GLENWOOD SPRINGS — From freeing up capital and lowering the regulatory bar to increasing guest worker visas and supporting development of domestic energy resources, there are opportunities to grow business and create private-sector jobs in western Colorado, 3rd District Congressman Scott Tipton said during a Wednesday visit with local business owners.
Regulatory requirements, in particular, are hurting small businesses, Tipton, R-Cortez, said during a small business roundtable sponsored by the Glenwood Springs Chamber Resort Association and held at the Colorado Mountain College building downtown.
“Currently, businesses are faced with $1.8 trillion just in compliance costs nationwide,” Tipton said. “That’s money that could be going to wages and reinvestment.
“We need to have some consistency, because the bar just keeps moving up,” he said.
Tipton spoke to a gathering of about a dozen local business owners and business organization representatives, covering issues ranging from lending law and immigration reform to legislation seeking a sales tax on Internet purchases and prospects for a federal gas tax increase.
Earlier in the day, Tipton also spoke at the Energy and Environment Symposium held at Grand River Health Center in Rifle where he highlighted his efforts to pass his “all-of-the-above” Planning For America’s Energy Future bill.
The energy industry in particular is overburdened by regulation, he said during the Glenwood meeting, summarizing some his points from the earlier talk.
“We have some real challenges to overcome to be able to open up access to energy jobs,” Tipton said. “These are jobs that can allow people to earn a good wage so they are able to buy a house and spend money in our communities.”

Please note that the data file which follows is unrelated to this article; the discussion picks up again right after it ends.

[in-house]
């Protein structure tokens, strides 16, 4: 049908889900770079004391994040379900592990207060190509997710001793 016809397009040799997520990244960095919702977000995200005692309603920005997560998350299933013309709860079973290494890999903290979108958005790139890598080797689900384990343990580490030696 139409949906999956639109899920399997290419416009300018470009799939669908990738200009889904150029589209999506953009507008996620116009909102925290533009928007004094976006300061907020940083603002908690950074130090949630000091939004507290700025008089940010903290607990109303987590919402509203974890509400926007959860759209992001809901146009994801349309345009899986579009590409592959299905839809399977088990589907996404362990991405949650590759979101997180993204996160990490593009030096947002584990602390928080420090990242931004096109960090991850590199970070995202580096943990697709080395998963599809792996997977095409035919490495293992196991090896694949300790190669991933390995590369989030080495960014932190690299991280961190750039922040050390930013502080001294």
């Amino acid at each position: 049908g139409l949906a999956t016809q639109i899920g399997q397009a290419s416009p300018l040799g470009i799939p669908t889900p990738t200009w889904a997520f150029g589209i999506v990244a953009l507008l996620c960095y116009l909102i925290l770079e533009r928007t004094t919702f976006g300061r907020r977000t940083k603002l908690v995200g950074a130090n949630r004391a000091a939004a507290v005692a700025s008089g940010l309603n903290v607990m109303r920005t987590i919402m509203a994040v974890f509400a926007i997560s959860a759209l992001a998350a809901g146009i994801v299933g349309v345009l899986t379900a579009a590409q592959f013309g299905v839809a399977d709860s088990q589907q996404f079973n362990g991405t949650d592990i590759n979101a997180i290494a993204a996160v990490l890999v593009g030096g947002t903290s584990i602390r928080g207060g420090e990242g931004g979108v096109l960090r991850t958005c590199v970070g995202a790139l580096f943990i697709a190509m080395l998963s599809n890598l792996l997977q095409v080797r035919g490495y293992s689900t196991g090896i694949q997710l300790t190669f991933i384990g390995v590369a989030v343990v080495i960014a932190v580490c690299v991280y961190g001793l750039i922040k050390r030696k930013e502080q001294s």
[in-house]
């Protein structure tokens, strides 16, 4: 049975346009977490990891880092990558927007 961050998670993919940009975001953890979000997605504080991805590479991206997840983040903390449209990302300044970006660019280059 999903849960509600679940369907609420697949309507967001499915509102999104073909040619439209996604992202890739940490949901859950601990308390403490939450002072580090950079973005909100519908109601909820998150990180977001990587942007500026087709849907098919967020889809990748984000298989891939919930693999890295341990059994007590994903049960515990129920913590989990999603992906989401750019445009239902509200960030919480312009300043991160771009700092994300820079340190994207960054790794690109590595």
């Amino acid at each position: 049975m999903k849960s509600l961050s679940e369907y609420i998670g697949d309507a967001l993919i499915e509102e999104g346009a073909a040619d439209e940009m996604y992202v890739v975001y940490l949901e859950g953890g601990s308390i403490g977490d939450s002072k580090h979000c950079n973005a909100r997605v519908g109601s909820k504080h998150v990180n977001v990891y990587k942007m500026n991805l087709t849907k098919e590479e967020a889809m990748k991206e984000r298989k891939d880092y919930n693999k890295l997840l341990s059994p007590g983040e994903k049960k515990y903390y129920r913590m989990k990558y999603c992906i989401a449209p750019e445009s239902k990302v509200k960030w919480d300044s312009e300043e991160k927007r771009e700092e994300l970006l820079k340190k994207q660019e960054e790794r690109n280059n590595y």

Contrary to criticism that the bill is too heavily focused on development of fossil fuels, Tipton said his strategy is to provide incentives for development of renewable resources as well such as solar, wind and geothermal energy.
At the Glenwood roundtable, Mark Gould, owner of Gould Construction, asked about the prospects of convincing Congress to support an increase in the federal gasoline tax to help rebuild the nation’s highway infrastructure.
“It’s an issue for this country as a whole to keep up the infrastructure so that businesses can roll down the road,” Gould said.
Tipton said the chances of a gas tax increase are “probably zero.” However, with more and more vehicle fleets and private vehicles converting to compressed natural gas-powered vehicles, there’s an opportunity for new revenues into the federal Highway Users Tax Fund, he said.
“I think we will continue to see a move to natural gas,” Tipton said. “It is better environmentally, and as we look at that conversion we do need to consider our ability to pay for roads.”
Carl Moak, owner of Summit Canyon Mountaineering, questioned the status of federal legislation aimed at extending local and state sales taxes to Internet purchases of goods.
“As a retail business owner, we fight the Internet sales, and it’s a big impact to local communities when people are not paying the local sales tax,” Moak said. “It’s a loophole that never should have been created in the first place.”
Tipton said he would look into the latest proposals regarding that, but also offered that any efforts to increase taxes are going to be a tough sell.
Gould offered that the other way to address the issue is to allow businesses the ability to be able to pay a living wage to workers. That way, they can better weigh the decision to buy local and pay sales taxes that support local services, or to save a little money and buy online, he said.